Oral Wounds Heal Slower
in Women and Older Adults
Wounds in the mouth heal more slowly in women and
older adults, a new study at the University of Illinois at
`While wounds to the skin heal more quickly in women than in
men, our study suggested the opposite is true for healing of
wounds inside the mouth,' said Dr. Phillip Marucha, head of
periodontics at the UIC College of Dentistry. We discovered
that, regardless of age, men's mouth wounds heal faster than
Older women were at the highest risk for delayed healing,
their wounds closing half as slowly as younger men, Marucha
said. The findings of the study, he said, could have important
implications for surgical practices.
`There are an increasing number of surgical procedures being
performed in older populations,' Marucha said. `A greater
emphasis needs to be placed on accelerating the healing process.
Discovering the reasons behind these age and sex differences
will help us improve treatment, and postsurgical recovery times
may be reduced.'
The study consisted of creating a small, standardized circular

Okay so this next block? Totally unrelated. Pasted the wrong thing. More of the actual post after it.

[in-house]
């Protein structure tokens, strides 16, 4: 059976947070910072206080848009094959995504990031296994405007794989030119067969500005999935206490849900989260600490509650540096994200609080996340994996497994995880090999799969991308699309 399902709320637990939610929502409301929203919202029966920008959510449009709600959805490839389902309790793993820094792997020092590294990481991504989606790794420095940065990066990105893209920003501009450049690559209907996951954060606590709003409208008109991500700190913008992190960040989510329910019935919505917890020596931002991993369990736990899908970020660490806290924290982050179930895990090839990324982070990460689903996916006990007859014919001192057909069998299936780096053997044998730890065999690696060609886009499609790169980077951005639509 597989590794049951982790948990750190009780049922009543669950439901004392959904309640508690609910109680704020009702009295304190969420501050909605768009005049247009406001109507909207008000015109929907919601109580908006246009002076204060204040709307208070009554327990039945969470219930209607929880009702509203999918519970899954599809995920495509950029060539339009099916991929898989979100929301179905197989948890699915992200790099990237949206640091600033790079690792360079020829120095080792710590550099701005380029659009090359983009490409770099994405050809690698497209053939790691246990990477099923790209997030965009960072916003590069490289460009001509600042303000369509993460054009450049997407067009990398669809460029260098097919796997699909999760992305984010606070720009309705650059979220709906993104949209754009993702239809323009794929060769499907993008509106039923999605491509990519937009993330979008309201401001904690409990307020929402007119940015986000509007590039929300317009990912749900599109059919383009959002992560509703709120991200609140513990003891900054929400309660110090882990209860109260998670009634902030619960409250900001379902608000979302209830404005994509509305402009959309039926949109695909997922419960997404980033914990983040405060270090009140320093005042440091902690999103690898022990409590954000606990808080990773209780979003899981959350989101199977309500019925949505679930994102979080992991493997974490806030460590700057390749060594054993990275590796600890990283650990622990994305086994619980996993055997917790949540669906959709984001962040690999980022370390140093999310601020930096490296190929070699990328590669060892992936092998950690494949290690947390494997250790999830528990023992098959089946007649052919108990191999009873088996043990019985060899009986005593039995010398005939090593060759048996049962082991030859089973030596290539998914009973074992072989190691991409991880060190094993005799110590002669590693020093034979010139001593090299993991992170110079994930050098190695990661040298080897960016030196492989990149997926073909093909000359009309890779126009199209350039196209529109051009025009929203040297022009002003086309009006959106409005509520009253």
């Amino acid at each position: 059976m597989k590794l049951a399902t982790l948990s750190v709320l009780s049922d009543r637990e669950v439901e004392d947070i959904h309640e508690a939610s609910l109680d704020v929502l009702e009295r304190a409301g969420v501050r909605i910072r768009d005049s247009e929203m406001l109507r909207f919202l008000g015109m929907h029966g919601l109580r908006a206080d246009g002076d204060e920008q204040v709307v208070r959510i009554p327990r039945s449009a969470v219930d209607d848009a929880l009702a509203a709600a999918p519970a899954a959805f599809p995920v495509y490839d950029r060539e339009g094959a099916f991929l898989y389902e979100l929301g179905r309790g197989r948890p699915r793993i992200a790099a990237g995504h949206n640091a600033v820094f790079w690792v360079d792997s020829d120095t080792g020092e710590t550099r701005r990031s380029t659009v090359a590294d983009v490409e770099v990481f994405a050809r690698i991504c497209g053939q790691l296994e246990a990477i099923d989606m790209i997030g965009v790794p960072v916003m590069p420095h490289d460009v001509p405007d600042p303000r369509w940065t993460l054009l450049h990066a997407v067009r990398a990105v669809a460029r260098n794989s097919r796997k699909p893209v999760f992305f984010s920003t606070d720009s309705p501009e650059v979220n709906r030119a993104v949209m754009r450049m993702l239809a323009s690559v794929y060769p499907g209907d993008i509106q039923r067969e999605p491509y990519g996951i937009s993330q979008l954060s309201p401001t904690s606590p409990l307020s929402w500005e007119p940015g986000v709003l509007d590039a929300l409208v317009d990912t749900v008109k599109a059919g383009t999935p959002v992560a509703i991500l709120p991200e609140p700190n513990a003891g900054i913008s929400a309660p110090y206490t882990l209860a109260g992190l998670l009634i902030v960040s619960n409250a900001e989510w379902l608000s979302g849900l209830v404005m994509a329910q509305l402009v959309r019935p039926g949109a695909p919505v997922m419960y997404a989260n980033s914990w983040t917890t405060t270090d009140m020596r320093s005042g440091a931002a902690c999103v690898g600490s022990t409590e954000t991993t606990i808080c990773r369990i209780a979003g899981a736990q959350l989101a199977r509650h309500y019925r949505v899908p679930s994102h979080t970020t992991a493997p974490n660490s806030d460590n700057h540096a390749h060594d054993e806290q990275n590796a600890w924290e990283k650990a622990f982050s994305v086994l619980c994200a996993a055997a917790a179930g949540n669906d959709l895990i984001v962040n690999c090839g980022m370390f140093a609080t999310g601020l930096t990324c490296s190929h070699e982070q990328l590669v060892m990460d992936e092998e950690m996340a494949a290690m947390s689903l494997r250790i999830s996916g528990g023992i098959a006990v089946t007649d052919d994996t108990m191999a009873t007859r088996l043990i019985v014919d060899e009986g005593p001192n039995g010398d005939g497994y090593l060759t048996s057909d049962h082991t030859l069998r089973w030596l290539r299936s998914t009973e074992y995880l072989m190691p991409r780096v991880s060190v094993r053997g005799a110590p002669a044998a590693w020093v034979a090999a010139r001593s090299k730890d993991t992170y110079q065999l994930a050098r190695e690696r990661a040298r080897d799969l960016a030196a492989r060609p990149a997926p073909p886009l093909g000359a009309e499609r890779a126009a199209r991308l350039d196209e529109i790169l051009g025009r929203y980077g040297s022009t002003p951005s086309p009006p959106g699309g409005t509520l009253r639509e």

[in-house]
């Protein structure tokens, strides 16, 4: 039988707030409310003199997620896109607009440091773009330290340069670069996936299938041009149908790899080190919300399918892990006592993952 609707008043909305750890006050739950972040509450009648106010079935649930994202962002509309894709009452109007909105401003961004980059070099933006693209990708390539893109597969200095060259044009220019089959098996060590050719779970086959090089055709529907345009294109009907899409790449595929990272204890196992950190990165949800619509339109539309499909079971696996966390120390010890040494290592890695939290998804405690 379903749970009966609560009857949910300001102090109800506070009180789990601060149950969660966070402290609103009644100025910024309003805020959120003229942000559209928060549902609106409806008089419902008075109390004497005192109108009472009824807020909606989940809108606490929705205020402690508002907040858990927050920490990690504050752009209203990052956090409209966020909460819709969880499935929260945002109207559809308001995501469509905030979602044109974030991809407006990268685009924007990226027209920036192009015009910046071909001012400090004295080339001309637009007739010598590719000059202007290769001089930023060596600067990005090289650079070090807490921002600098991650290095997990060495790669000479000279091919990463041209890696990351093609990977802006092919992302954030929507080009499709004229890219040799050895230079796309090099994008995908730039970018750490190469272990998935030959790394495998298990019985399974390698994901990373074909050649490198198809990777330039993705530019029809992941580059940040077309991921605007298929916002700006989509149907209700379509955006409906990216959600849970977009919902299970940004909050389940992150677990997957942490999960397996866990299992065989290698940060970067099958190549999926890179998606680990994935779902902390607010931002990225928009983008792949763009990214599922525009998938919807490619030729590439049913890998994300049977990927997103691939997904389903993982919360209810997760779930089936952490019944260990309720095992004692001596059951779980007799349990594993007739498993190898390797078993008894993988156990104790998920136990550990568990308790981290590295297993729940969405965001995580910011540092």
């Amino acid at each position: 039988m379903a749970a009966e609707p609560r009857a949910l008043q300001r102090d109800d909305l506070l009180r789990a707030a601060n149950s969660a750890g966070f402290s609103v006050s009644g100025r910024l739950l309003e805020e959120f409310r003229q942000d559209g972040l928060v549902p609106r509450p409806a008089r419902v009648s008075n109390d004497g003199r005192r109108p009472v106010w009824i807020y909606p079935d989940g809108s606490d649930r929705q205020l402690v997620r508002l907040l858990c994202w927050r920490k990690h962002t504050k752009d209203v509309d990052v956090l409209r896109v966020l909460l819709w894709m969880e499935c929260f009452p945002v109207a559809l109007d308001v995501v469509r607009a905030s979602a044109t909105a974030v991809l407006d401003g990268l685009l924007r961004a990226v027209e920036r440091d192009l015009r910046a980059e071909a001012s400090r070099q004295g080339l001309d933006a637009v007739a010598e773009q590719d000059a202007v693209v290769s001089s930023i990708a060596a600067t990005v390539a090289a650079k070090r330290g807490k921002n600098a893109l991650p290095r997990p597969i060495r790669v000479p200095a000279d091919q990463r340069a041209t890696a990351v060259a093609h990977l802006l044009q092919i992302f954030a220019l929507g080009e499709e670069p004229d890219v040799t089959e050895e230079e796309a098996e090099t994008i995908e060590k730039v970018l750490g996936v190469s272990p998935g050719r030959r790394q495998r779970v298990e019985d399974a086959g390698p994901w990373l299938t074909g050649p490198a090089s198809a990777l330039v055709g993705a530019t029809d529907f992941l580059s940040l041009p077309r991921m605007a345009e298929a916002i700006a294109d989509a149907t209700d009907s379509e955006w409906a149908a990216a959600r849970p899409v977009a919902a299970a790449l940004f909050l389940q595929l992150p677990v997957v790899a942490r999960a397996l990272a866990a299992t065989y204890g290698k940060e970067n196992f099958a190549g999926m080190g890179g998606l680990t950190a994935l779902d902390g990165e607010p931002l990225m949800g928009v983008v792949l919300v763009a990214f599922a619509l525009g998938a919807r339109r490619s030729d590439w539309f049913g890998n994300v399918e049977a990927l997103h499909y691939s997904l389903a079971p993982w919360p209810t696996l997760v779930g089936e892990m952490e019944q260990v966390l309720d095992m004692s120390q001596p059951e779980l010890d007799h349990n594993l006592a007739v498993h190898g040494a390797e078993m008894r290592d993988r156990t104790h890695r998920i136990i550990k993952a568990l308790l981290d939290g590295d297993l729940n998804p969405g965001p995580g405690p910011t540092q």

wound, half the diameter of a pencil, between the first and
second molar of 212 male and female volunteers aged 18 to 35
years and 50 to 88 years. The wounds were video graphed at the
same time for seven consecutive days to assess closure.
Testosterone may help mouth wounds heal faster in men,
said Christopher Engeland, research assistant professor at UIC
and lead author of the study. testosterone's a potent
anti-inflammatory hormone that is abundant in saliva,' he
said. Women are generally more prone to inflammatory diseases,
such as rheumatoid arthritis, Engeland said. In skin, women's
wounds heal faster than men's in part because inflammation
causes them to close faster.
`The more inflammation a person has inside the mouth, the slower
wounds appear to heal,' Engeland said. `We were surprised to
learn that oral wounds heal more slowly in women than in men.
It's one of the few times in the field of healing where men have
an advantage over women. This indicates that the healing process
in skin and mouth tissues is different in some fundamental way
not previously expected.'
[www.smile-on.com Friday 2nd February 2007]